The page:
A 'smart' lamp dimmer IC Many modern lamp dimmers have their triac driven via a dedicated 'smart' IC that can turn the lamp on or off or control its brilliance, the IC taking its action commands via a touch-sensitive pad or push-button input switch. For many years, Siemens was the leading producer of this type of IC, first with the IC known as the S566B, and then (starting in 1990) with the SLB0586, which remained in full production until 1995 (but was still widely available in early 2000). Today (in 2002), the most popular lamp dimmer IC is a low-cost Holtek product known as the HT7704B 'touch' dimmer.

The HT7704B is an eight-pin DIL IC with the outline and pin notations shown in Figure 14, and provides four levels of brightness plus switch-off control, all sequentially selectable via a simple metal 'touch' pad or plate that is AC coupled to pin 4 of the IC. In use, the first 'touch' turns the lamp on at its lowest brighness level; the next three touches bring the brightness up to maximum level in successive stages; the fifth touch turns the lamp full off, and so on.

FIGURE 15. Basic HT7704B lamp dimmer application circuit.

Figure 15 shows the basic application circuit of the HT7704B (without fused overload protection or RFI-suppression circuitry), with alternative component values and pin connections shown for use with 50Hz or 60Hz AC supplies with nominal values of 110V or 220V. Note that R1 is a 2W type and needs a value of 22K on 110V AC supplies or 47K on 220V AC supples, that pin 6 must be tied to pin 7 on 50Hz supplies or pin 3 on 60Hz supplies, and that the ratings of triac Q1 must be chosen to suit the lamp power and supply-voltage rating of the individual system.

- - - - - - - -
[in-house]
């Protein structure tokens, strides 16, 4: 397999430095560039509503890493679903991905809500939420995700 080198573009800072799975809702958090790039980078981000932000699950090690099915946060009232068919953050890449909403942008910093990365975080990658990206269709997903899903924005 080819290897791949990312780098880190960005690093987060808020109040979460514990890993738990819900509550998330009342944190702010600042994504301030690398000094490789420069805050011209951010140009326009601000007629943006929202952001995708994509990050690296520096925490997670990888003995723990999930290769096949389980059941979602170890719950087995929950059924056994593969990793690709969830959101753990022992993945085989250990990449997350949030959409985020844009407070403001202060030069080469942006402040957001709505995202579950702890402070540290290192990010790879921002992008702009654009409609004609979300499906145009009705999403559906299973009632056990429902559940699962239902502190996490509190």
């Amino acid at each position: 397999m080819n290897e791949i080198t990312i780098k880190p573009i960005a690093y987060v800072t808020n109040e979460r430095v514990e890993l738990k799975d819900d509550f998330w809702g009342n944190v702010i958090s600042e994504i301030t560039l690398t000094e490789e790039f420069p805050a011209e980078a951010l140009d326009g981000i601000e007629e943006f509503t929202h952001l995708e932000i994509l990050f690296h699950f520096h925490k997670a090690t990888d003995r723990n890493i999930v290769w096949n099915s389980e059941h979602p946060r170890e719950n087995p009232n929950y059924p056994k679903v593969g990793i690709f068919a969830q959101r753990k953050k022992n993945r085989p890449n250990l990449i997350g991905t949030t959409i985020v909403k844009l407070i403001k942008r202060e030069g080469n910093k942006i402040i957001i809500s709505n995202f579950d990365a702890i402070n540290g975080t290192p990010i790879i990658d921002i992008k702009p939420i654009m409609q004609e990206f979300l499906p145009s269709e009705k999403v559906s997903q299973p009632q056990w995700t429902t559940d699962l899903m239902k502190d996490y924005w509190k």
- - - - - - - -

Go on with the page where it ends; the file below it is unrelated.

Triac protection techniques

In use, triacs must always have an RMS current rating greater than that of the load that they are driving and must always be protected against catastrophic damage from current surges or malfunctions in their loads. Adequate protection can usually be obtained via a suitably-rated quick-blow fuse that is effectively connected (either directly or via a supply-connection plug) in series with the load and the triac's main terminals, but in a few special applications, additional protection may also be needed. Note that the fuse value must always be chosen with great care, and should be of the minimum practicable rating; a fuse with too high a rating provides no useful protection.